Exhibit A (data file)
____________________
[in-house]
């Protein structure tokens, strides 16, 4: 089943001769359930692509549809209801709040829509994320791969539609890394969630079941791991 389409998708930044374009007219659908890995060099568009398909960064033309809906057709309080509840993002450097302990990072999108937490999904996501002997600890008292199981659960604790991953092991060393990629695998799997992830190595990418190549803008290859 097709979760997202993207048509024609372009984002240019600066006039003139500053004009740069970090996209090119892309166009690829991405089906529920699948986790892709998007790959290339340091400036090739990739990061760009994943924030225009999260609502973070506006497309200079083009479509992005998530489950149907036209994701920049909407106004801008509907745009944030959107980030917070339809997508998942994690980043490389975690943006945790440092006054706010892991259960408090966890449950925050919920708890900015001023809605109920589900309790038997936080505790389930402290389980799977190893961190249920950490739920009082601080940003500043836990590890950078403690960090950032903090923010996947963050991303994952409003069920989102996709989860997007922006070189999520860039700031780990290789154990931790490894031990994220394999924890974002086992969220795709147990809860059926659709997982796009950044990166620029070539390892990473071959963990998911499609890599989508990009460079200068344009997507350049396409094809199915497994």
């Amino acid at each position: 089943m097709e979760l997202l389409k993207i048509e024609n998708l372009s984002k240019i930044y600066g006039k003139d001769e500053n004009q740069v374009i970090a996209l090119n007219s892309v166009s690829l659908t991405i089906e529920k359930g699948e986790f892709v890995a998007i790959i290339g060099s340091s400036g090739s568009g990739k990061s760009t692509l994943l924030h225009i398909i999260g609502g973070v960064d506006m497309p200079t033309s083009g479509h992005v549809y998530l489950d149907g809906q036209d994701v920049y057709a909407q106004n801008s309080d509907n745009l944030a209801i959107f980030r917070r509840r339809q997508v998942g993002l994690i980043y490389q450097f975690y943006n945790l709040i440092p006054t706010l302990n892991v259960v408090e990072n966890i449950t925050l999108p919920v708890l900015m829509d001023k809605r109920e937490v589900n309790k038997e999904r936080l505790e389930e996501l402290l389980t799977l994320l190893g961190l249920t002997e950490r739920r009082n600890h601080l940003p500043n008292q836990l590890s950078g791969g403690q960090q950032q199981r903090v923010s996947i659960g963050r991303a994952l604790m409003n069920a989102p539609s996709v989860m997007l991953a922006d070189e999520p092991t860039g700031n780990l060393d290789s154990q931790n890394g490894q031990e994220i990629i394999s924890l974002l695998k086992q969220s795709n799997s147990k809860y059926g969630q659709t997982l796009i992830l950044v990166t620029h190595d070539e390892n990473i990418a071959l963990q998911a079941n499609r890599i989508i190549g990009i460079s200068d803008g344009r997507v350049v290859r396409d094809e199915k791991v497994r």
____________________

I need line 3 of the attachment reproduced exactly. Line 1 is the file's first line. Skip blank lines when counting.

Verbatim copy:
């Amino acid at each position: 089943m097709e979760l997202l389409k993207i048509e024609n998708l372009s984002k240019i930044y600066g006039k003139d001769e500053n004009q740069v374009i970090a996209l090119n007219s892309v166009s690829l659908t991405i089906e529920k359930g699948e986790f892709v890995a998007i790959i290339g060099s340091s400036g090739s568009g990739k990061s760009t692509l994943l924030h225009i398909i999260g609502g973070v960064d506006m497309p200079t033309s083009g479509h992005v549809y998530l489950d149907g809906q036209d994701v920049y057709a909407q106004n801008s309080d509907n745009l944030a209801i959107f980030r917070r509840r339809q997508v998942g993002l994690i980043y490389q450097f975690y943006n945790l709040i440092p006054t706010l302990n892991v259960v408090e990072n966890i449950t925050l999108p919920v708890l900015m829509d001023k809605r109920e937490v589900n309790k038997e999904r936080l505790e389930e996501l402290l389980t799977l994320l190893g961190l249920t002997e950490r739920r009082n600890h601080l940003p500043n008292q836990l590890s950078g791969g403690q960090q950032q199981r903090v923010s996947i659960g963050r991303a994952l604790m409003n069920a989102p539609s996709v989860m997007l991953a922006d070189e999520p092991t860039g700031n780990l060393d290789s154990q931790n890394g490894q031990e994220i990629i394999s924890l974002l695998k086992q969220s795709n799997s147990k809860y059926g969630q659709t997982l796009i992830l950044v990166t620029h190595d070539e390892n990473i990418a071959l963990q998911a079941n499609r890599i989508i190549g990009i460079s200068d803008g344009r997507v350049v290859r396409d094809e199915k791991v497994r």